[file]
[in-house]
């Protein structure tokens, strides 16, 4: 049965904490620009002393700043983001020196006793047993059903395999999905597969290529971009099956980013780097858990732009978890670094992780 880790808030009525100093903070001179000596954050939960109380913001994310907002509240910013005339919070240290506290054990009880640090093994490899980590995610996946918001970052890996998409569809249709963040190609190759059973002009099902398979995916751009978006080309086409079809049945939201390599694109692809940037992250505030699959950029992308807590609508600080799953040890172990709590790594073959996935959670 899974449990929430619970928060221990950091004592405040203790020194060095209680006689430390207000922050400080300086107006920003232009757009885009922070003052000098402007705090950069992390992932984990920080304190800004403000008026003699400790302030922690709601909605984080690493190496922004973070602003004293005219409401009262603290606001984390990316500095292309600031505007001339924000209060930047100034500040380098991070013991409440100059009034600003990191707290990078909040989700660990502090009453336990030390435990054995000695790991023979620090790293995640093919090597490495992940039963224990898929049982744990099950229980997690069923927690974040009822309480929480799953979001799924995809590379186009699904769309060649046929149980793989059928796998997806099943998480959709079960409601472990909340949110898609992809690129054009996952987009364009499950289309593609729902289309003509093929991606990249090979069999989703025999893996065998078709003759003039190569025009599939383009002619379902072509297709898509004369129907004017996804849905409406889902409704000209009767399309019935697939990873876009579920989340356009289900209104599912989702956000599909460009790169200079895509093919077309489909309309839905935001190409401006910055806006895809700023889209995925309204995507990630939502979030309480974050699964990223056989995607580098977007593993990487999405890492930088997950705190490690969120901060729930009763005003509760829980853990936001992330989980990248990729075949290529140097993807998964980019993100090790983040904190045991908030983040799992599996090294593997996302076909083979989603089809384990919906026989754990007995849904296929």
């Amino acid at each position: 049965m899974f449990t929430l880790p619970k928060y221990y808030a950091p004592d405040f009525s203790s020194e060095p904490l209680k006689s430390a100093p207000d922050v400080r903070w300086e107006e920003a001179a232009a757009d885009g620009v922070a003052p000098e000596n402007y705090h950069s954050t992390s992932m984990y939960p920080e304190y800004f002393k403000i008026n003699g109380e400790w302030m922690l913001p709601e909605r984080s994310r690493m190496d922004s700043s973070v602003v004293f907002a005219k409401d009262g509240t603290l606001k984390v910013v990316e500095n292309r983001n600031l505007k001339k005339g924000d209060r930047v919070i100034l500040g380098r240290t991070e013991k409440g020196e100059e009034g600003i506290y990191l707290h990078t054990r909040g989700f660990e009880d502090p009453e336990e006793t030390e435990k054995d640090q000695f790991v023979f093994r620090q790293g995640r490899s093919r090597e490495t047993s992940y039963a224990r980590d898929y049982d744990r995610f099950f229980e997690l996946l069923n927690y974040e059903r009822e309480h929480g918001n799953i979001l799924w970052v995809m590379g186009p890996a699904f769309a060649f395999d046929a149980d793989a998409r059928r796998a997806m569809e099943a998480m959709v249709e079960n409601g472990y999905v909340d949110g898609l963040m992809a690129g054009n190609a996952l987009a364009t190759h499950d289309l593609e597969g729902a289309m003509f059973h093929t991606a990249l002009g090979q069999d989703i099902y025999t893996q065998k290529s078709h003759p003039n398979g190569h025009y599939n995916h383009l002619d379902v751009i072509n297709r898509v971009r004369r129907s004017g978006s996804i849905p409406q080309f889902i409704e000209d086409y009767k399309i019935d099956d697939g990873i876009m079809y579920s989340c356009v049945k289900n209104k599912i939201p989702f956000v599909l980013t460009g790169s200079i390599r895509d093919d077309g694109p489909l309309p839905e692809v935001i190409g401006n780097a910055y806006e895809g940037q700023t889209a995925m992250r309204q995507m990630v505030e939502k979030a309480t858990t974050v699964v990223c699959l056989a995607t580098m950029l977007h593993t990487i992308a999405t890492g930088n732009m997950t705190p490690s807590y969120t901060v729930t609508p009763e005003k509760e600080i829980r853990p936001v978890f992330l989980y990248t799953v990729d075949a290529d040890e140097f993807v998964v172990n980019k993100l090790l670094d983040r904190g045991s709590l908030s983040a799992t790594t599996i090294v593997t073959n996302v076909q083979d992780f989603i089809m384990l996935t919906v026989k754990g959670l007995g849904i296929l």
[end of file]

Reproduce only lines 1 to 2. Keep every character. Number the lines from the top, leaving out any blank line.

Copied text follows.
[in-house]
């Protein structure tokens, strides 16, 4: 049965904490620009002393700043983001020196006793047993059903395999999905597969290529971009099956980013780097858990732009978890670094992780 880790808030009525100093903070001179000596954050939960109380913001994310907002509240910013005339919070240290506290054990009880640090093994490899980590995610996946918001970052890996998409569809249709963040190609190759059973002009099902398979995916751009978006080309086409079809049945939201390599694109692809940037992250505030699959950029992308807590609508600080799953040890172990709590790594073959996935959670 899974449990929430619970928060221990950091004592405040203790020194060095209680006689430390207000922050400080300086107006920003232009757009885009922070003052000098402007705090950069992390992932984990920080304190800004403000008026003699400790302030922690709601909605984080690493190496922004973070602003004293005219409401009262603290606001984390990316500095292309600031505007001339924000209060930047100034500040380098991070013991409440100059009034600003990191707290990078909040989700660990502090009453336990030390435990054995000695790991023979620090790293995640093919090597490495992940039963224990898929049982744990099950229980997690069923927690974040009822309480929480799953979001799924995809590379186009699904769309060649046929149980793989059928796998997806099943998480959709079960409601472990909340949110898609992809690129054009996952987009364009499950289309593609729902289309003509093929991606990249090979069999989703025999893996065998078709003759003039190569025009599939383009002619379902072509297709898509004369129907004017996804849905409406889902409704000209009767399309019935697939990873876009579920989340356009289900209104599912989702956000599909460009790169200079895509093919077309489909309309839905935001190409401006910055806006895809700023889209995925309204995507990630939502979030309480974050699964990223056989995607580098977007593993990487999405890492930088997950705190490690969120901060729930009763005003509760829980853990936001992330989980990248990729075949290529140097993807998964980019993100090790983040904190045991908030983040799992599996090294593997996302076909083979989603089809384990919906026989754990007995849904296929």